The majority of non-alcoholics -- do not even finish the first drink. And, if you ask them " Would you like another one?" The answer will most often be: " Oh no! One was fine. I've had enough."

SELF-TEST: Have just one drink. When you finish that drink -- do you want another drink?

If yes -- chances and the odds are higher -- that you are alcoholic.

4. ~pg 21, Alcoholics Anonymous: "But what about the real alcoholic? He may start off as a moderate drinker; he may or may not become a continuous hard drinker; but at some stage of his drinking career he begins to lose all control of his liquor consumption, once he starts to drink.

Here is the fellow who has been puzzling you, especially in his lack of control."

SELF-TEST: Do you sometimes drink more than you planned to drink? Has it ever caused you a problem? Did you do it more than once? If your answer is Yes: You are probably alcoholic.

5. ANOTHER TEST: ~pg 30, Alcoholics Anonymous: "The idea that somehow, someday he (or she) will control and enjoy his drinking is the great obsession of every abnormal drinker. The persistence of this illusion is astonishing. Many pursue it into the gates of insanity or death."

Do you think about being able to control your drinking? If the answer is Yes: You are probably alcoholic.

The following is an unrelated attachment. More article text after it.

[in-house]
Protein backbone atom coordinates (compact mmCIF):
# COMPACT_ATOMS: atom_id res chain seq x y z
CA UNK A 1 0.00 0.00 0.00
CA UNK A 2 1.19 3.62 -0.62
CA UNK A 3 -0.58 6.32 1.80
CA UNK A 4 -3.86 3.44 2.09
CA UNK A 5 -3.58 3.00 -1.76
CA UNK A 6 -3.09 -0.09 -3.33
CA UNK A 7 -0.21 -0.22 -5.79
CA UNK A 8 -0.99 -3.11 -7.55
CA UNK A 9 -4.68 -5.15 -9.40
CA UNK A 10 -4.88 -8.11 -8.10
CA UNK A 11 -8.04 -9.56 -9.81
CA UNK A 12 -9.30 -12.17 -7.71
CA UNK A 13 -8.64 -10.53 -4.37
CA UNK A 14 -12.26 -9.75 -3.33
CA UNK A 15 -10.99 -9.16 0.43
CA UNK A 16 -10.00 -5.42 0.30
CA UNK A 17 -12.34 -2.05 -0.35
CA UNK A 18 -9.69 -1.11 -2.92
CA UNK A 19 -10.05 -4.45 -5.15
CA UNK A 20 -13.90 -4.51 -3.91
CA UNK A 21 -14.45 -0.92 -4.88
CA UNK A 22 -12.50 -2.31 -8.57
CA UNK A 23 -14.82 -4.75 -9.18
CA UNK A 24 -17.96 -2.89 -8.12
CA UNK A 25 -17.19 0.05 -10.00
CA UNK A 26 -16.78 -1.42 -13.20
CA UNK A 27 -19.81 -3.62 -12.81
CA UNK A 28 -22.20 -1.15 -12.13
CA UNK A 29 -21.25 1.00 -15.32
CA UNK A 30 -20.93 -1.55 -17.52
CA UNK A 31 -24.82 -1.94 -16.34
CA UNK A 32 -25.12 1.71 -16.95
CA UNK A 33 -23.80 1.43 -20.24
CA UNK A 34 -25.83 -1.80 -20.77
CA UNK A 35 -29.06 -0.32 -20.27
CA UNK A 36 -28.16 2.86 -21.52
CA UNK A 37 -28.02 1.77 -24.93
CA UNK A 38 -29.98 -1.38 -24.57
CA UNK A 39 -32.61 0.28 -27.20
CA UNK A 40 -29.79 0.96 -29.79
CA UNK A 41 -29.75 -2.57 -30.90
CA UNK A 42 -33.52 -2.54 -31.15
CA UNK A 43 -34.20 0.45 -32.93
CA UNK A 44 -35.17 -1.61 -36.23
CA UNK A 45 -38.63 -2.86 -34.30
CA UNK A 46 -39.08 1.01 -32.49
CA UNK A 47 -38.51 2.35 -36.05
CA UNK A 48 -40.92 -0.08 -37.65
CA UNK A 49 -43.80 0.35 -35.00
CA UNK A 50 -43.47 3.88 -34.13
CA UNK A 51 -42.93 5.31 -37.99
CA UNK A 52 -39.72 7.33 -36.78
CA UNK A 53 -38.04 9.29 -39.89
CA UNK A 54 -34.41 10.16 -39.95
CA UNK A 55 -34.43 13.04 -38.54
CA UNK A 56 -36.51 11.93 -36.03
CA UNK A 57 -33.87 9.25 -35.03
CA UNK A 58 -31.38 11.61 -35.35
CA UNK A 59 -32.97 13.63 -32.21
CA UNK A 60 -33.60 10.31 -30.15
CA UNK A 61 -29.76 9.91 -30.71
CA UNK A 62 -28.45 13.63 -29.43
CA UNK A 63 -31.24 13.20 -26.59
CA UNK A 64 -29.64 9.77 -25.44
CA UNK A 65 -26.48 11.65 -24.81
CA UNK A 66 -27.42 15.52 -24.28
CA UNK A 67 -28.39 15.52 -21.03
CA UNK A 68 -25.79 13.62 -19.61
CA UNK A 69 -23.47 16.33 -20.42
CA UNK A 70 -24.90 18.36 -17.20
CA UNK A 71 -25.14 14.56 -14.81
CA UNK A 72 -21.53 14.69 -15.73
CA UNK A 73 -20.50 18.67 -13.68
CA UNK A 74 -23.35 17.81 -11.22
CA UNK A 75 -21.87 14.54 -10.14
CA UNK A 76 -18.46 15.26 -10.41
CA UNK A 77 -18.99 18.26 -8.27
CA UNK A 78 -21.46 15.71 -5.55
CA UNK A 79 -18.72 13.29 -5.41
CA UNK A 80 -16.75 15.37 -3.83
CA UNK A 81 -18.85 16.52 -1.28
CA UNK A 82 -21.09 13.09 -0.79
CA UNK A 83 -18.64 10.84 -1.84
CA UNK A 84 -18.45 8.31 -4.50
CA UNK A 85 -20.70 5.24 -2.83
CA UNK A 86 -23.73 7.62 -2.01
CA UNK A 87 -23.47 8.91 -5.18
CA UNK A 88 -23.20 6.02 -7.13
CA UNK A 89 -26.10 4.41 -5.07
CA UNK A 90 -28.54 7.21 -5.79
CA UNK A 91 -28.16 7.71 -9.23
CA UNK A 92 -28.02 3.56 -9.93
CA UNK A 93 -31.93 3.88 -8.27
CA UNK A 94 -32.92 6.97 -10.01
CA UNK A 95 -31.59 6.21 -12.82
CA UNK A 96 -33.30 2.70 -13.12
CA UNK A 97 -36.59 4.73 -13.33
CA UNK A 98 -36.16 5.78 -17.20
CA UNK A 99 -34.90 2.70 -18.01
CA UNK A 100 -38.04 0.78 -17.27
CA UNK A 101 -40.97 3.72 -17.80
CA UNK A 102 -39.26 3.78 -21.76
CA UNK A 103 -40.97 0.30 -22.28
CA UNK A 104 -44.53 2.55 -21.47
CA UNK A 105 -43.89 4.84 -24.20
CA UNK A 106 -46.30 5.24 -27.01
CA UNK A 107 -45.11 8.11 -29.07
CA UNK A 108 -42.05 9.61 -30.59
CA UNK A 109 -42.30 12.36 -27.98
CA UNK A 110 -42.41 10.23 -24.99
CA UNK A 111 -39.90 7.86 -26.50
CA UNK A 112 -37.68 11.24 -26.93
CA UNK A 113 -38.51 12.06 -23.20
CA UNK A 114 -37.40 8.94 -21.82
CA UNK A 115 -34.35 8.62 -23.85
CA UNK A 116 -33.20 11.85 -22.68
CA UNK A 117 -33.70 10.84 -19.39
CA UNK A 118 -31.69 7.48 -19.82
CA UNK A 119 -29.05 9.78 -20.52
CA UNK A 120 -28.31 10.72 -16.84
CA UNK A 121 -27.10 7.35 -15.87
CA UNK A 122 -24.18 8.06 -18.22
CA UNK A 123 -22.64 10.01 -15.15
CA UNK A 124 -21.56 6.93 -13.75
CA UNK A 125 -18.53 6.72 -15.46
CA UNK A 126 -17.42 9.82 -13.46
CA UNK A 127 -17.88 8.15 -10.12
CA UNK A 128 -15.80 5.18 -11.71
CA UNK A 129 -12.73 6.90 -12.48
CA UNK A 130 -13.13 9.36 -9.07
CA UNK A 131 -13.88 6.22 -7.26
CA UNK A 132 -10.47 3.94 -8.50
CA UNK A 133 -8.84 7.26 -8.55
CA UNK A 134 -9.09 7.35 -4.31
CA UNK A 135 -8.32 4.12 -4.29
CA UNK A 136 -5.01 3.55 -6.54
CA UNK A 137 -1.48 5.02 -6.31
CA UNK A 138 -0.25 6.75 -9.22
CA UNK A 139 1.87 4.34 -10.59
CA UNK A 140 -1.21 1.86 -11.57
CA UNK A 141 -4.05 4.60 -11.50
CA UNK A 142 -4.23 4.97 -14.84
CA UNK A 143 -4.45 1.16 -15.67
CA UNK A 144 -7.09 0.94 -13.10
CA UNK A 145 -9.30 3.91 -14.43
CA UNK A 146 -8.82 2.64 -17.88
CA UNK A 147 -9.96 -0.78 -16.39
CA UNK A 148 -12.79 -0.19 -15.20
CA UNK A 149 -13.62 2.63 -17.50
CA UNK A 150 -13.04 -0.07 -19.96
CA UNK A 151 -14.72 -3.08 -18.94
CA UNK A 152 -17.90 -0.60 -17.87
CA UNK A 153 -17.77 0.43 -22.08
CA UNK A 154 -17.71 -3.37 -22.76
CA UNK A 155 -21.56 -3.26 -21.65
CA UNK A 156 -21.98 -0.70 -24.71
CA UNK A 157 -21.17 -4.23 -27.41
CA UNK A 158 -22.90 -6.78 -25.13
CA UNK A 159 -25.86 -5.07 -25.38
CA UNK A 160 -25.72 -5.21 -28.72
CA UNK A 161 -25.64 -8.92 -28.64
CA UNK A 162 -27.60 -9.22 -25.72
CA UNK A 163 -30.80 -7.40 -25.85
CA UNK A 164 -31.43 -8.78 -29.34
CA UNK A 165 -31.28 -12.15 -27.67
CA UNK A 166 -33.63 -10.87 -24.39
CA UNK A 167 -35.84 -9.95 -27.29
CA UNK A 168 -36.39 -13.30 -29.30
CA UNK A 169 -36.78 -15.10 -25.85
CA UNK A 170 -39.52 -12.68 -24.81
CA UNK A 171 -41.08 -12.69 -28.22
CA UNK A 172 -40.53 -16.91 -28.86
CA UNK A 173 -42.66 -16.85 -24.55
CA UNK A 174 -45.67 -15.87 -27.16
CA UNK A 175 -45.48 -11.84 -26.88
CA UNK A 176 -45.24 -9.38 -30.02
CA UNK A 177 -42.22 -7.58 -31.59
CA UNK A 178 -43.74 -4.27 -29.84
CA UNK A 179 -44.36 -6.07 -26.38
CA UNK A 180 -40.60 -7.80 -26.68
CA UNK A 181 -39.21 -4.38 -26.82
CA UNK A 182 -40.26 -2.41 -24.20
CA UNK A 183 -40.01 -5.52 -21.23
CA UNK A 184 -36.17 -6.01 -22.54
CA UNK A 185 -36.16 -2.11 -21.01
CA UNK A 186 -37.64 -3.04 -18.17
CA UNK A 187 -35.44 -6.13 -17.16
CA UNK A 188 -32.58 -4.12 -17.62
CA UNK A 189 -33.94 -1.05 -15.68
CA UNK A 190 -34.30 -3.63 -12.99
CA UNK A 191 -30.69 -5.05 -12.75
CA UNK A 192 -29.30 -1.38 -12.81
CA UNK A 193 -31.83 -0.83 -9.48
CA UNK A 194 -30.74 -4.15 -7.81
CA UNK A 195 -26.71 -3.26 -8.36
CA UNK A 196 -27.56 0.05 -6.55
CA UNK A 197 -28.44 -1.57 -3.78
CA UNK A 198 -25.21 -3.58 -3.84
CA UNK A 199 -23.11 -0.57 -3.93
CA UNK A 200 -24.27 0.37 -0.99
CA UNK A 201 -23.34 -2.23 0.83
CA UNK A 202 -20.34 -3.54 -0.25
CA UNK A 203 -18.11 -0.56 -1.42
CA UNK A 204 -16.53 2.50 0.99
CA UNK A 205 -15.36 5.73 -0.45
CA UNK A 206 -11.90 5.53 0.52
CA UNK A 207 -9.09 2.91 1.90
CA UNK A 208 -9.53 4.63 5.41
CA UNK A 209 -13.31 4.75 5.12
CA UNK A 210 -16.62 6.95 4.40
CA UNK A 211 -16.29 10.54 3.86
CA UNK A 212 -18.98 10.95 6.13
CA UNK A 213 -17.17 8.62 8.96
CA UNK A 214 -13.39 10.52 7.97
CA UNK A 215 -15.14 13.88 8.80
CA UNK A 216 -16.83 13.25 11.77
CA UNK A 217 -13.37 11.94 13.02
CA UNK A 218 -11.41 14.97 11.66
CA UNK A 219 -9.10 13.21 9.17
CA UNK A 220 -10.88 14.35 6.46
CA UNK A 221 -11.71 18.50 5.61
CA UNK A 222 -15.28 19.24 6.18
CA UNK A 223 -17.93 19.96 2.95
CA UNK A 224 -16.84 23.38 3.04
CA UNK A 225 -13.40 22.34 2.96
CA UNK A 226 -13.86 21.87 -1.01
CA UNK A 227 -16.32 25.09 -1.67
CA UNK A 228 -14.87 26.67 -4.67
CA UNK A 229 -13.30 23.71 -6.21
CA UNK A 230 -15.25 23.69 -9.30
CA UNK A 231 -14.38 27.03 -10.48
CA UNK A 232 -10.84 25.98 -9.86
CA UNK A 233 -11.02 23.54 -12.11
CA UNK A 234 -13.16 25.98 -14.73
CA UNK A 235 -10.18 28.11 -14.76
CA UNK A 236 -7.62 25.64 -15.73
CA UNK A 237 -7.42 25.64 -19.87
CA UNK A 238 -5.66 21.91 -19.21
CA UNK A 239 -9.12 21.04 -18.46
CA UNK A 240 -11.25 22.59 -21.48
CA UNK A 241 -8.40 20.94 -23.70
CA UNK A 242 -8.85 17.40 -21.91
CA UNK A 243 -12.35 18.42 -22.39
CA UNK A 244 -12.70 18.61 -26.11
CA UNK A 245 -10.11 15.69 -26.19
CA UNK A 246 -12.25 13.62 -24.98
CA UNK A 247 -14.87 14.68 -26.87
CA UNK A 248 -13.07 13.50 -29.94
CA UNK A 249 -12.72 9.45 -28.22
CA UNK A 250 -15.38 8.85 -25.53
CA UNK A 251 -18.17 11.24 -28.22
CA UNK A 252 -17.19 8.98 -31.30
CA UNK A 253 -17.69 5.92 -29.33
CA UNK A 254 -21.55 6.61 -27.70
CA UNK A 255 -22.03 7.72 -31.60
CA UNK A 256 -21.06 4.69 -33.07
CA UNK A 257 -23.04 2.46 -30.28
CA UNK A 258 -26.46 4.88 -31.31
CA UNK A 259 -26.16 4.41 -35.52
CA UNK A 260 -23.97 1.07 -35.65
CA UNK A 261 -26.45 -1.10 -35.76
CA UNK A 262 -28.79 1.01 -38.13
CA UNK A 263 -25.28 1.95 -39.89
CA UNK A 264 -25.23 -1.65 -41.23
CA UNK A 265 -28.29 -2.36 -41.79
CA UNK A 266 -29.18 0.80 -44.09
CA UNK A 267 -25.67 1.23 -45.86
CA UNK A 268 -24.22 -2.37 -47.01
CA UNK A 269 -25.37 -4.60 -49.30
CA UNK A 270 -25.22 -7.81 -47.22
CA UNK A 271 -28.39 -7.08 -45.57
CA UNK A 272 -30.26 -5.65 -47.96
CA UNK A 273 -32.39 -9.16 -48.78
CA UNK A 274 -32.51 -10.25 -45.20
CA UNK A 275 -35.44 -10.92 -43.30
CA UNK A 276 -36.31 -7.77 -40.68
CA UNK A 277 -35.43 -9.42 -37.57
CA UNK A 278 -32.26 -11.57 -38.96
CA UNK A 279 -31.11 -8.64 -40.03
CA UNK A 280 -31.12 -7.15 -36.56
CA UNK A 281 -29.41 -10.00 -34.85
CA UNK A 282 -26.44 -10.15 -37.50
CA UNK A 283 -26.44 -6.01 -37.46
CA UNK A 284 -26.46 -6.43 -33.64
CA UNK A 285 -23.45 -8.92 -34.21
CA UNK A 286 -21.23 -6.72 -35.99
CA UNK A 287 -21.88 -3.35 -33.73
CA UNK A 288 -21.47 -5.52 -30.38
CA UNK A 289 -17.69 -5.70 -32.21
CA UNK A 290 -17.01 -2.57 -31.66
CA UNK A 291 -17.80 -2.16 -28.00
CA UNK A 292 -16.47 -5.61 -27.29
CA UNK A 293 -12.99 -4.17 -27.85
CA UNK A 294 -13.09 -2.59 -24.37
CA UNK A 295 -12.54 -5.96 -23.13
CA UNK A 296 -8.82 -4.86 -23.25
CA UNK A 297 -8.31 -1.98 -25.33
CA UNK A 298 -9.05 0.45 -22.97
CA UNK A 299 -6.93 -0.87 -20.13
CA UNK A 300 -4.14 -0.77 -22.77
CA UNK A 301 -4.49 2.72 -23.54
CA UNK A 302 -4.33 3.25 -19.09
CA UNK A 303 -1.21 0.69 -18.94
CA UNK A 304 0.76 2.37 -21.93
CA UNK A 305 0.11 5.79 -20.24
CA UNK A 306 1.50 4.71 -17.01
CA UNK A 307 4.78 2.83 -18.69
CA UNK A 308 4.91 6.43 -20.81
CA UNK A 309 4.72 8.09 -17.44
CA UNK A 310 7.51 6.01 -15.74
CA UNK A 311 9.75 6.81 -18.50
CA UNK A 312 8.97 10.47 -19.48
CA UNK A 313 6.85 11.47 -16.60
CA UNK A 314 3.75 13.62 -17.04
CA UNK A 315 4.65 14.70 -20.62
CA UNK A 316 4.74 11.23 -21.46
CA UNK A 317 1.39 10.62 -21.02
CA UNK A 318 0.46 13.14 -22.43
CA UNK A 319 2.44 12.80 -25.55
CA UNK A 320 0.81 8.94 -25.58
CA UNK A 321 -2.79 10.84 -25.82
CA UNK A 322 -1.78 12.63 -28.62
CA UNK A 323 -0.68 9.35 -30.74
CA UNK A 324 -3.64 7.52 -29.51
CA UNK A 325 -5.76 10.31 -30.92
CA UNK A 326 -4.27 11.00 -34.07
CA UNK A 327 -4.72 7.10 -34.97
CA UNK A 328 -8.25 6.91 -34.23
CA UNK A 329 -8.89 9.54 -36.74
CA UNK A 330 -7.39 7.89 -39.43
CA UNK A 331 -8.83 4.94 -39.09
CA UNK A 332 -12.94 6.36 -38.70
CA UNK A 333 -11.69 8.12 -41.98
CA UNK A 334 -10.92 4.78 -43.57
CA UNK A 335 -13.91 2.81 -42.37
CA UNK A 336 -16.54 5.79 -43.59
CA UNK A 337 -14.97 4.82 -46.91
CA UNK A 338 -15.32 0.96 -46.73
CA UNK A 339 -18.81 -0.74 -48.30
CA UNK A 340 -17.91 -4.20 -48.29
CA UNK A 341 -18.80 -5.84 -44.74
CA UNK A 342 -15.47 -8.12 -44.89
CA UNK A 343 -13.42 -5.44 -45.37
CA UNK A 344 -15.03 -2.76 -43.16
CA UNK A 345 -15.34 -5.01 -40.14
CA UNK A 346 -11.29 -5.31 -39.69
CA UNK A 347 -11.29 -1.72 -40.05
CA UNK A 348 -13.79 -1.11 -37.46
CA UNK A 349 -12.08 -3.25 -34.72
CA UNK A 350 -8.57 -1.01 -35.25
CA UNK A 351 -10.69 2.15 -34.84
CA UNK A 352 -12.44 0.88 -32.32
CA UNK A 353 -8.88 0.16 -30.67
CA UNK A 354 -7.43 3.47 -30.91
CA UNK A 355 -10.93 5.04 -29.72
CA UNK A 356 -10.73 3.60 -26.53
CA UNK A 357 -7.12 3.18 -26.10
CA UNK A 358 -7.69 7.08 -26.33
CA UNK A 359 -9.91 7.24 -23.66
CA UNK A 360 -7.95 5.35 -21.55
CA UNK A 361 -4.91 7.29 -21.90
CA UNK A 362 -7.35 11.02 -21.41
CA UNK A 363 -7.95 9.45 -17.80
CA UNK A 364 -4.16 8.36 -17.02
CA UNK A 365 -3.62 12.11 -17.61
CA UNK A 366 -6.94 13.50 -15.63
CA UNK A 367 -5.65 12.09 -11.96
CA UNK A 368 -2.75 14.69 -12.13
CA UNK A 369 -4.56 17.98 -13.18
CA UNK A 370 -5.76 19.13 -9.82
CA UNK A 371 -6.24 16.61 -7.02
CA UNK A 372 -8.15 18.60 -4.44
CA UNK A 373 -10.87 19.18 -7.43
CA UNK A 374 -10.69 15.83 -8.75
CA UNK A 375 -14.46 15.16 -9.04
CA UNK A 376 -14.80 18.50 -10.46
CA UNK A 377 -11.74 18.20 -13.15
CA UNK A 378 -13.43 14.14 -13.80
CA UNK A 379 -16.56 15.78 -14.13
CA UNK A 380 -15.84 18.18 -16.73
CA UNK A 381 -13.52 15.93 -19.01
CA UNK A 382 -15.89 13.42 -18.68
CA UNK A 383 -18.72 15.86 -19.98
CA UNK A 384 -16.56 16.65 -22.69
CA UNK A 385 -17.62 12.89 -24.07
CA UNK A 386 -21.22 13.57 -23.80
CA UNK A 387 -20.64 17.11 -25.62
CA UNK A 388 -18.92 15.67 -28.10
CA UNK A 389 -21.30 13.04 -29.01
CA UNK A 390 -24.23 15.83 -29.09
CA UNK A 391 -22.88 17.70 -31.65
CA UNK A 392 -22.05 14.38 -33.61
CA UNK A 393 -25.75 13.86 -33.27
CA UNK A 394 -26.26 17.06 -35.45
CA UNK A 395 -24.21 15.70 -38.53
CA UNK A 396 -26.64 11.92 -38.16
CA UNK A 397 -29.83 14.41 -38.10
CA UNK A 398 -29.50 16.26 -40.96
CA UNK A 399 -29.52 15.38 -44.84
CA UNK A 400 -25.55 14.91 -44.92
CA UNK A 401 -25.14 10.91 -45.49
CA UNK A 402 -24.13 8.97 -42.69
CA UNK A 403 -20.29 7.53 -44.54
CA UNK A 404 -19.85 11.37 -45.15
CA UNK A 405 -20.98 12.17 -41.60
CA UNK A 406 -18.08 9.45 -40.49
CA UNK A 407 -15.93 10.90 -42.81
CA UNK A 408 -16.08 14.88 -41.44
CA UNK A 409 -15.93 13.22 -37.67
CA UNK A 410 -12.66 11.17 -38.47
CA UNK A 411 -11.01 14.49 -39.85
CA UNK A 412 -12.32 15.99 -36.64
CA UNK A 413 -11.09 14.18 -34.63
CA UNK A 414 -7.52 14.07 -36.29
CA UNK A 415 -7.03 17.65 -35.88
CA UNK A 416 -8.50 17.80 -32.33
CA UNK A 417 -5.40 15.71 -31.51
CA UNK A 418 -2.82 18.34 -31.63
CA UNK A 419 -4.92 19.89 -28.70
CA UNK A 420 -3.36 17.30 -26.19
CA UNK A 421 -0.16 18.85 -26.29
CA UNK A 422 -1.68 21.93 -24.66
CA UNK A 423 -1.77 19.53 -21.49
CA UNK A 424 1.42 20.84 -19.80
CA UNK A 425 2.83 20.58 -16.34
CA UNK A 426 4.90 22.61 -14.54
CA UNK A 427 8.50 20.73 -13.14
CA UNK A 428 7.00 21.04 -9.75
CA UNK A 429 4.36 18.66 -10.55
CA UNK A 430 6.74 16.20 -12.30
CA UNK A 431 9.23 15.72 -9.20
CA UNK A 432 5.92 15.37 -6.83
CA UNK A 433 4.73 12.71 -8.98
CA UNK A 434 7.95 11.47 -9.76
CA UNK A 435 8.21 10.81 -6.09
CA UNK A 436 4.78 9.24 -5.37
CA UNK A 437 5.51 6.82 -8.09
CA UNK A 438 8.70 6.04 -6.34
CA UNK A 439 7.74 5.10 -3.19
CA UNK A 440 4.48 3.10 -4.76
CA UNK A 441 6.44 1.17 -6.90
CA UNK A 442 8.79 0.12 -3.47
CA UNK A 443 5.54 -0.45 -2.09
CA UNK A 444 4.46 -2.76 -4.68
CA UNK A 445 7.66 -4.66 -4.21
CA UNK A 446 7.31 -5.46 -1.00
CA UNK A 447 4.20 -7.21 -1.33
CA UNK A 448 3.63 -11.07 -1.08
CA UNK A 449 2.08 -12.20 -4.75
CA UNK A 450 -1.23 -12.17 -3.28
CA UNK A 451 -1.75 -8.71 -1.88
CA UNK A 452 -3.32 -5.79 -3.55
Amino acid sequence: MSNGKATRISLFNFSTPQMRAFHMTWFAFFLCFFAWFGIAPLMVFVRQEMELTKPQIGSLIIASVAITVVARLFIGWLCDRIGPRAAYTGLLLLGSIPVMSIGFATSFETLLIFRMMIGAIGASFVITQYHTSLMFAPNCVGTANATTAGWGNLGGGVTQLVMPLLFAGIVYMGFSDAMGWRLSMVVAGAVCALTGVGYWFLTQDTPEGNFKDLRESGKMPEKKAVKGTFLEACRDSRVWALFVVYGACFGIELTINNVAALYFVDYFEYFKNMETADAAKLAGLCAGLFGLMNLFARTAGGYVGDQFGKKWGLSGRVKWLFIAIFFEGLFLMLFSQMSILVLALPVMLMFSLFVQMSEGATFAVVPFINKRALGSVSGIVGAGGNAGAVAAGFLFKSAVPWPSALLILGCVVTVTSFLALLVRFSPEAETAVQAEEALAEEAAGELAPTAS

Do you think about having a drink or not having a drink -- until a certain time of day? If the answer is Yes. You are probably alcoholic.

Do you enjoy it -- when you have to control your drinking? Either the time, or the amount? If your answer is --- NO: You are probably alcoholic.

This is not a scientific test -- however, I could refer you to a scientific test, that parallels the questions above -- and that scientific test would tell you that: If you answered YES to more than ONE of the questions above -- you are definitely alcoholic.

If you answered NO to the last question above -- You are MOST PROBABLY -- alcoholic.

6. The Official Medical Definition of Alcoholic, indicates that: If drinking has caused a problem in any significant area of your life -- and you continue to drink -- you are most likely to be an alcoholic. If this is the case: I would suggest that you discuss this with your doctor and/or with a licensed alcohol, or chemical dependency counselor! And, I would suggest that you look into Alcoholics Anonymous, so that you can determine if this is something that may help you.

I hope you keep these few things in mind. They are important!

  • a. Alcoholism is treatable. And, even though there is no known cure -- you can recover.

  • b. Alcoholism is progressive. It get's worse -- even while you are sober (not drinking).

  • c. Alcoholism -- if left untreated -- is nearly ALWAYS FATAL!

Don't mess around with your life!

If you have any suspicions about your condition in regards to drinking -- you most likely have a problem with alcohol -- and seeking immediate medical treatment is the BEST thing you can do!